Exome sequencing as first-tier test for fetuses with severe central nervous system structural anomalies

Y. Yaron, V. Ofen Glassner, A. Mory, N. Zunz Henig, A. Kurolap, A. Bar Shira, D. Brabbing Goldstein, D. Marom, L. Ben Sira, H. Baris Feldman, G. Malinger, K. Krajden Haratz, A. Reches

Research output: Contribution to journalArticlepeer-review


Objective: Prenatally detected central nervous system (CNS) anomalies present a diagnostic challenge. In this study, we compared the diagnostic yield of exome sequencing (ES) and chromosomal microarray analysis (CMA) in fetuses with a major CNS anomaly. Methods: This was a retrospective study of 114 cases referred for genetic evaluation following termination of pregnancy (TOP) due to a major CNS anomaly detected on prenatal ultrasound. All fetuses were first analyzed by CMA. All CMA-negative cases were offered ES. CMA-positive cases were reanalyzed using ES to assess its ability to detect copy-number variants (CNVs). Results: CMA identified a pathogenic or likely pathogenic (P/LP) CNV in 11/114 (10%) cases. Eighty-six CMA-negative cases were analyzed using ES, which detected P/LP sequence variants in 38/86 (44%). Among recurrent cases (i.e. cases with a previously affected pregnancy), the incidence of P/LP sequence variants was non-significantly higher compared with non-recurrent ones (12/19 (63%) vs 26/67 (39%); P = 0.06). Among the 38 cases with an ES diagnosis, 20 (53%) were inherited and carried a significant risk of recurrence. Reanalysis of 10 CMA-positive cases by ES demonstrated that the bioinformatics pipeline used for sequence variant analysis also detected all P/LP CNVs, as well as three previously known non-causative CNVs. Conclusions: In our study, ES provided a high diagnostic yield (> 50%) in fetuses with severe CNS structural anomalies, which may have been partly due to the highly selected case series that included post-TOP cases from a specialist referral center. These data suggest that ES may be considered as a first-tier test for the prenatal diagnosis of major fetal CNS anomalies, detecting both P/LP sequence variants and CNVs. This is of particular importance given the time constraints of an ongoing pregnancy and the risk of recurrence in future pregnancies.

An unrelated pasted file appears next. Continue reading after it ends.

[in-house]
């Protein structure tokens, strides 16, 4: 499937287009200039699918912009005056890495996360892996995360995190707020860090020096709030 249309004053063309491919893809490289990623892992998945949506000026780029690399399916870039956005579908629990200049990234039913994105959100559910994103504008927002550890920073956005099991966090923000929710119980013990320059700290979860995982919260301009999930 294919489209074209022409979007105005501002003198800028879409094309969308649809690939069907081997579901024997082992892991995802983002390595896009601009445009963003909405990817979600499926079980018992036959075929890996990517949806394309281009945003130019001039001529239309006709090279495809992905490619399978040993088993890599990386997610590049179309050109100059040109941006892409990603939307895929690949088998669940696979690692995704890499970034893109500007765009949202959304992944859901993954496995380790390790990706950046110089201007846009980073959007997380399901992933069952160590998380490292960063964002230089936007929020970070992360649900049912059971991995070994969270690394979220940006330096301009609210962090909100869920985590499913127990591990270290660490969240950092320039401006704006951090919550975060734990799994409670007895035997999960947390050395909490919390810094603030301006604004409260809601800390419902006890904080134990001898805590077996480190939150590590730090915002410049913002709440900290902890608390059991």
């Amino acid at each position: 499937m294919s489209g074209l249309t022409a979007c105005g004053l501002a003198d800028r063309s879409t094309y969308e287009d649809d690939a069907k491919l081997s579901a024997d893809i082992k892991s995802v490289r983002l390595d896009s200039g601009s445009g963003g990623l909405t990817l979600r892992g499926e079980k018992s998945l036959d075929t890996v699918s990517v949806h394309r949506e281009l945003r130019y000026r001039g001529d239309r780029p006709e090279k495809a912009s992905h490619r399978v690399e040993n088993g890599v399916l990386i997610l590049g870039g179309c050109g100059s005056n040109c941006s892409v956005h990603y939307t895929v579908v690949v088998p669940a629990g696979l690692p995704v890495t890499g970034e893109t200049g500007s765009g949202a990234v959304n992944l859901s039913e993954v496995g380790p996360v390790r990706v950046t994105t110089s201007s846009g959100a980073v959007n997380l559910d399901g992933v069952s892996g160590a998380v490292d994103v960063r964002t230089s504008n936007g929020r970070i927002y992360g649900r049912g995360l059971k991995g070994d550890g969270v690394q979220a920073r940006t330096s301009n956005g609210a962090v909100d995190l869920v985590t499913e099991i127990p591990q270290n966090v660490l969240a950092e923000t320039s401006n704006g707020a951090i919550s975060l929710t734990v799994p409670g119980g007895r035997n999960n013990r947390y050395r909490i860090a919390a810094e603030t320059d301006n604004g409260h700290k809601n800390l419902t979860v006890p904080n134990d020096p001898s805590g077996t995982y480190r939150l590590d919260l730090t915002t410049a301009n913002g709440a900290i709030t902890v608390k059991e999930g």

Original languageEnglish
Pages (from-to)59-67
Number of pages9
JournalUltrasound in Obstetrics and Gynecology
Issue number1
StatePublished - Jul 2022


  • brain
  • central nervous system
  • chromosomal microarray
  • copy-number variant
  • exome sequencing
  • fetus
  • malformation
  • prenatal diagnosis


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